The role of social context in own body size estimations: An investigation of the body schema

Ellie Aniulis, Michael E. R. Nicholls, Nicole A. Thomas, Gemma Sharp

Research output: Contribution to journalArticlepeer-review


Women tend to overestimate their body size, including space needed to pass through gaps/apertures. These results were generated using static apertures resembling doorways. However, body image is influenced by other bodies around us, and how estimations of passability may be influenced by social context is unknown. To investigate, a series of apertures were created comprising two women facing each other, with the space between creating the ‘doorway’. The apertures were created using either two larger-bodied or two smaller-bodied women. Non-social versions were generated using the social aperture silhouettes. Thirty-four undergraduate women viewed a series of apertures – varying in width relative to their own size – and judged whether they believed they could pass through them. State and trait body dissatisfaction measurements were also taken. Point of subjective equality (PSE) data suggested that participants did not overestimate the space needed to pass through apertures overall, but showed an overestimation of space for the larger-bodied social doorways. Correlations suggested higher levels of state body dissatisfaction associated with higher PSEs, but only in the social conditions. Results showed that participants may have been engaging in different mechanisms regarding social versus non-social doorways, and the importance of social context when investigating own body size estimations.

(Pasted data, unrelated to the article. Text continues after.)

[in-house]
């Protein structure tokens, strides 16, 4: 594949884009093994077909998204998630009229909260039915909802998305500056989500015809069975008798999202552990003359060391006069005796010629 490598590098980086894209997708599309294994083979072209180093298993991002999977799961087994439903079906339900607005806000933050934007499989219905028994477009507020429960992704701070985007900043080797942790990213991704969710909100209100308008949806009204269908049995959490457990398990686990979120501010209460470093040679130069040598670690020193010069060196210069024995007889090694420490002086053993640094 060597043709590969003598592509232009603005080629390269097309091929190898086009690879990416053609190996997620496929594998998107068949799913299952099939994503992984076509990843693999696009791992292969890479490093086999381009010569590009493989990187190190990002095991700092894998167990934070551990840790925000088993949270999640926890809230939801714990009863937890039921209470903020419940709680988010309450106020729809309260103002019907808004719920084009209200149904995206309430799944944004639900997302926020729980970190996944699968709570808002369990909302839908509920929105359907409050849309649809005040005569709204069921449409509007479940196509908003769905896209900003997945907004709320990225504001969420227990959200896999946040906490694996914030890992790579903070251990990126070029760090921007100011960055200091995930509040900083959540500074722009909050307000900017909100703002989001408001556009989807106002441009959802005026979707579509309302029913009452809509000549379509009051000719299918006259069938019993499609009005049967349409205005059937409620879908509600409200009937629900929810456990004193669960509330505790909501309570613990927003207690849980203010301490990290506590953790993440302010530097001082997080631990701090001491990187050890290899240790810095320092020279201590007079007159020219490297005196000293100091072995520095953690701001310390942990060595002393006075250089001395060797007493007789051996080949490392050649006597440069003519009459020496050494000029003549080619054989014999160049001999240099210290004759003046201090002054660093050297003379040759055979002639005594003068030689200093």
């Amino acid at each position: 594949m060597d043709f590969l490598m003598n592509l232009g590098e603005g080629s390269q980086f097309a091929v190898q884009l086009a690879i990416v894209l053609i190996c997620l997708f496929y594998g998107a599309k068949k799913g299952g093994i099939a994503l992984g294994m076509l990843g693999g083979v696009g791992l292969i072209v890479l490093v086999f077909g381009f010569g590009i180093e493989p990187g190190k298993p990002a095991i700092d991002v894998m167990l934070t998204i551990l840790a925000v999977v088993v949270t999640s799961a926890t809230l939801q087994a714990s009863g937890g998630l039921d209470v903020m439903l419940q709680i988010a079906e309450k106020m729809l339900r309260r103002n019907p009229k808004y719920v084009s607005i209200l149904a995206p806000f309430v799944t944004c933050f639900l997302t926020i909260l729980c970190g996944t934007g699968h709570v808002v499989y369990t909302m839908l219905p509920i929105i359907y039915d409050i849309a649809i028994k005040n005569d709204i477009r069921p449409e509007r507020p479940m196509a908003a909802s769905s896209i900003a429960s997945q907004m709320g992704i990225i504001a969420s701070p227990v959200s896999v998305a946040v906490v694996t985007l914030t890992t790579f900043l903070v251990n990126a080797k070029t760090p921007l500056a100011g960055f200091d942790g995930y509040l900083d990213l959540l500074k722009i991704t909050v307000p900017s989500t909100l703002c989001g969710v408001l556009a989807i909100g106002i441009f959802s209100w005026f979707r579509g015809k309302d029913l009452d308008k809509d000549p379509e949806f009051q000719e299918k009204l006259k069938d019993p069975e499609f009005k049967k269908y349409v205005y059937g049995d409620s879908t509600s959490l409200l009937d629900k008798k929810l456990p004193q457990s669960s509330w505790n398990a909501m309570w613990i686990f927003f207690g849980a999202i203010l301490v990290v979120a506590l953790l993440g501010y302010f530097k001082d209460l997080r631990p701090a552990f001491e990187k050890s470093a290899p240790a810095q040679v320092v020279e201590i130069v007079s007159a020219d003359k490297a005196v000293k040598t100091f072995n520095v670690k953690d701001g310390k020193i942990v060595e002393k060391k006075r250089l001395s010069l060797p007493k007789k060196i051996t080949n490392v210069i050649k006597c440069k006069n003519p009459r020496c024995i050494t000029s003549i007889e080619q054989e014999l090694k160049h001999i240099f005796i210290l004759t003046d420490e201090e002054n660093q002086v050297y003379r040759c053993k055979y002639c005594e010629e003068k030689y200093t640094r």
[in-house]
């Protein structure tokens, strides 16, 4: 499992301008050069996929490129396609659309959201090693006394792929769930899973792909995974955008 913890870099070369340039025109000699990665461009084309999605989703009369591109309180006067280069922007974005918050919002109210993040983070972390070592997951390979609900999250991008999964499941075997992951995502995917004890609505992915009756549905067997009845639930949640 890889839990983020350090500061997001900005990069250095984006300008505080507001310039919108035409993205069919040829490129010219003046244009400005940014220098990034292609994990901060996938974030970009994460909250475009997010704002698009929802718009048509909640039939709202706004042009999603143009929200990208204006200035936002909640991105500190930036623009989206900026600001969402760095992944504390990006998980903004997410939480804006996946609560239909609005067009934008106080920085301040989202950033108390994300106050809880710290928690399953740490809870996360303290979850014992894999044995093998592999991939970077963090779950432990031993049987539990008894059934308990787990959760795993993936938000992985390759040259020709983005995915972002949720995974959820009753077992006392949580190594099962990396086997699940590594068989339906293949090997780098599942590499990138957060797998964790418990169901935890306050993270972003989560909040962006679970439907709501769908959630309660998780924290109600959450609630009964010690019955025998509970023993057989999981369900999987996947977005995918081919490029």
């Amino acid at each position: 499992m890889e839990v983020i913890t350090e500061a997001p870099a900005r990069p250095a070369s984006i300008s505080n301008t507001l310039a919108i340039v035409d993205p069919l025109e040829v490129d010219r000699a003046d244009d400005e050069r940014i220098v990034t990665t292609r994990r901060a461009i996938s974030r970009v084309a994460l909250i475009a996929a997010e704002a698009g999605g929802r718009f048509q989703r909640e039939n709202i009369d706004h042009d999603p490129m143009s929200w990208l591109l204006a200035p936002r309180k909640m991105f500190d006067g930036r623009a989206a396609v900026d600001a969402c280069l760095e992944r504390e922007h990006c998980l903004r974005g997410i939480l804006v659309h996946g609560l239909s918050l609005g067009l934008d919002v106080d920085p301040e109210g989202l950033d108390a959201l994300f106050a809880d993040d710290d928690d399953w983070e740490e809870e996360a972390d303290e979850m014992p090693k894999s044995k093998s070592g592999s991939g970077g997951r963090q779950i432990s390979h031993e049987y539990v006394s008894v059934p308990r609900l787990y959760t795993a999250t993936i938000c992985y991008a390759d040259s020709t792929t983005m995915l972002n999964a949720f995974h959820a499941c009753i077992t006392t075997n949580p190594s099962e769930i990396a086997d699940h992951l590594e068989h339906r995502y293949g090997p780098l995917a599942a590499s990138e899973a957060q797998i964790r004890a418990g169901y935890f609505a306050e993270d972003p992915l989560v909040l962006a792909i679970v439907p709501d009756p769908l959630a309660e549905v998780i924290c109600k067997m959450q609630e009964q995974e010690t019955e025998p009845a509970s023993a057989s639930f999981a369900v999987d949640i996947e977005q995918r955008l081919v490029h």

Original languageEnglish
Pages (from-to)351-357
Number of pages7
JournalBody Image
Publication statusPublished - Mar 2022


  • Body dissatisfaction
  • Body image
  • Body perception
  • Social comparison
  • Thin ideal


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